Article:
Film Review: RISK (USA 2017) ***

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rick.jpgThe story of WikiLeak’s editor-in-chief Julian Assange as seen by documentary filmmaker Laura Poitras.

Director: Laura Poitras
Writer: Laura Poitras (narration)
Stars: Julian Assange, Sarah Harrison, Jacob Appelbaum

Review by Gilbert Seah

One might remember the name – Laura Poitras. She was the one who accompanied Edward Snowden from Hong Kong to Moscow when he was in exile, while making the comprehensive doc Oscar Winning CITIZENFOUR that educated the world on the world’s most famous NSA whistleblower. Poitras returns to her roots, dealing again with what she knows best – making docs on whistleblowers or the like. Her new subject is an equally wanted man by the FBI, WikiLeaks founder Julian Assange. Julian is from Norfolk, England.

As with documentary subjects, the subject has to be larger than life, more than a normal person. In a surprise interview with singer/activist Lady Gaga at the embassy, Assange’s answer to one of her questions sums up the man. “Let’s not pretend for a moment I’m a normal person.”

The film begins with his call to the top brass in the U.S. , Julian wishing to speak personally with Hilary Clinton. His famous quote on the phone, Julian Assange: We don’t have a problem, you have a problem. Of course the U.S. authorities do not believe him, and the film documents the escalation of how Julian became one of America’s most wanted men.

As a result since the summer of 2012, Assange has been living at Ecuador’s London Embassy, having received asylum following sexual assault allegations in Sweden – offences Assange denies committing. Going to Sweden would also make him eligible for extradition to the U.S.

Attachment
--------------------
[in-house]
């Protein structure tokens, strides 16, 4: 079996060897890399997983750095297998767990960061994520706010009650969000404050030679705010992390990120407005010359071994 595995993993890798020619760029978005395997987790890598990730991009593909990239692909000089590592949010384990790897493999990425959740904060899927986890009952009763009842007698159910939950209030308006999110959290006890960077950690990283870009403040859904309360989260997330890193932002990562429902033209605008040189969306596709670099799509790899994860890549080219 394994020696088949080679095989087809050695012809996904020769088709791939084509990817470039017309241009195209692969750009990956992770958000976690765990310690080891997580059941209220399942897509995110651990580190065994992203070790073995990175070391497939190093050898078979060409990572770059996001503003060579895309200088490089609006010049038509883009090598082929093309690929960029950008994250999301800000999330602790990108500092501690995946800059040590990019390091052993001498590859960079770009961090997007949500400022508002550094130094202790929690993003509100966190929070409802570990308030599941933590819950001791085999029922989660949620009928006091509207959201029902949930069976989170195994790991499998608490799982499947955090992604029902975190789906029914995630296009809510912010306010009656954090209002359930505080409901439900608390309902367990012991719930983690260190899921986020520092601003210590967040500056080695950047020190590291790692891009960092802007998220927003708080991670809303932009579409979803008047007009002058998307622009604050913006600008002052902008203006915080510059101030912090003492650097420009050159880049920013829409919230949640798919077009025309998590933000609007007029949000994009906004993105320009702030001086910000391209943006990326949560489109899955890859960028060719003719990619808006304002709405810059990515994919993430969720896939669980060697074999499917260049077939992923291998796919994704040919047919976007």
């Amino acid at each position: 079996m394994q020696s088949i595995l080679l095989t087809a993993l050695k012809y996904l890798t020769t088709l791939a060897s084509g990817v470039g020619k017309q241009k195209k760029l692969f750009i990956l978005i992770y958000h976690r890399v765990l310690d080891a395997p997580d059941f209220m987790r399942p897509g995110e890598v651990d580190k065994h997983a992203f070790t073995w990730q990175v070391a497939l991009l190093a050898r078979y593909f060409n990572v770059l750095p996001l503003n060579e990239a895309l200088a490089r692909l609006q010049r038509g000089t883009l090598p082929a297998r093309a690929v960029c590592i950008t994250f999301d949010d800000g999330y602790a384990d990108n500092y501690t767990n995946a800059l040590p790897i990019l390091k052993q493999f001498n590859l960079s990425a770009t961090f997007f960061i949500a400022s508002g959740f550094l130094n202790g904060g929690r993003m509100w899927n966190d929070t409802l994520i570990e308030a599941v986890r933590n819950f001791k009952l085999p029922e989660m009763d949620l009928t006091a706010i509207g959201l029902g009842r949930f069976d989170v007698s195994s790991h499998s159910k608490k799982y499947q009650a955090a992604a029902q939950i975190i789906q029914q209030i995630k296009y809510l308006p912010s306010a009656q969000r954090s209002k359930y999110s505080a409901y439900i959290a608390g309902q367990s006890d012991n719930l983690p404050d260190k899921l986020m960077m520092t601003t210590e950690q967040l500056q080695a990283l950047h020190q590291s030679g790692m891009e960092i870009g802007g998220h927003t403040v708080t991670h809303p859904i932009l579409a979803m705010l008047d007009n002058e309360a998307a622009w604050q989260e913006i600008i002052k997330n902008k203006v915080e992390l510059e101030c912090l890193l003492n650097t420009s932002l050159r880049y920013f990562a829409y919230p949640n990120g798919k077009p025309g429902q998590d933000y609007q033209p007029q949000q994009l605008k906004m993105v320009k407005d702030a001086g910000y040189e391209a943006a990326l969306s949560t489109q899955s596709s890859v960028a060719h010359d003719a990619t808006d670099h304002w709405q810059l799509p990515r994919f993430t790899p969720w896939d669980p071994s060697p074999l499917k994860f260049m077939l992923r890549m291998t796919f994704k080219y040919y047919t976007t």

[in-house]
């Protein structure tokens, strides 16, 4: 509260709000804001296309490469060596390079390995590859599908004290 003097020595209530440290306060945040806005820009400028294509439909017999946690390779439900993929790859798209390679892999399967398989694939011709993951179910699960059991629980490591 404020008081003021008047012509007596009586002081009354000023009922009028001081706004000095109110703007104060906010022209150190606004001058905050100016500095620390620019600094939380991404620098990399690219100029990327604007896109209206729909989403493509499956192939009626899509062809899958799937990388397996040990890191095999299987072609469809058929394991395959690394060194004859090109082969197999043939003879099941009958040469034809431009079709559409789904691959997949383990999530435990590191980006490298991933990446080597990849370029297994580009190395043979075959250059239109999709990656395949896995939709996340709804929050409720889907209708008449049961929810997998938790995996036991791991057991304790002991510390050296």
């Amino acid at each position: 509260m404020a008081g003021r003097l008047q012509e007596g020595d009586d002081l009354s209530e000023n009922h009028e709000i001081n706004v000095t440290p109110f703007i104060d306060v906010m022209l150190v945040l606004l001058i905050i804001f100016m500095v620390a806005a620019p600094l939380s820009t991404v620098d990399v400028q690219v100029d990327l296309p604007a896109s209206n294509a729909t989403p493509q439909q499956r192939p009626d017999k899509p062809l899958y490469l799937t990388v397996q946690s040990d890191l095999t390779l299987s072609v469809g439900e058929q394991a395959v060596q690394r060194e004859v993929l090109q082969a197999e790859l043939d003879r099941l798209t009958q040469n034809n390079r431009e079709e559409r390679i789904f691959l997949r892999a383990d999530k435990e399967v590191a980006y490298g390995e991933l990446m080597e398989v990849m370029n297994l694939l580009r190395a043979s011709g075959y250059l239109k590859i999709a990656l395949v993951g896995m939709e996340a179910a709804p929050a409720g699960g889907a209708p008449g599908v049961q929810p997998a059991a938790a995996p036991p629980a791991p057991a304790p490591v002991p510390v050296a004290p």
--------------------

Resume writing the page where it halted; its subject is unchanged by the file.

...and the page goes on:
One of the most interesting things about documentaries is that the documentarist can never be 100% sure of the film’s end outcome. The same can be said for RISK. Her subject says that he never foresaw the events happening the way they did, and she herself was concerned with the film’s ending. The most important fact is that the doc would highly compromise Julian’s safety.

The film also detours with the side subject of Private Manning who was prosecuted by the U.S. and finally sentenced to more than 140 years of prison.

RISK, as in her other films, incites the anger of the audience at the U.S. authorities especially the FBI, a favourite target. The silly excuse of terrorist protection is again given as an excuse to compromise the privacy of the public. But the case is that they lie and do not reveal how much they have already violated citizen’s rights. The doc is good to explain that unless one is in their radar, they cannot do much with the data that they have – a case of too much data and too little manpower.

RISK ties in with Poitras other doc CITIZENFOUR with Sbowden on display in this film as well.

Because of the film’s nature and subject, it is at times all over the place, as Julian runs from one safe haven to another. The film also feels like an espionage thriller – only that this is the real thing. A fascinating documentary that should be seen!



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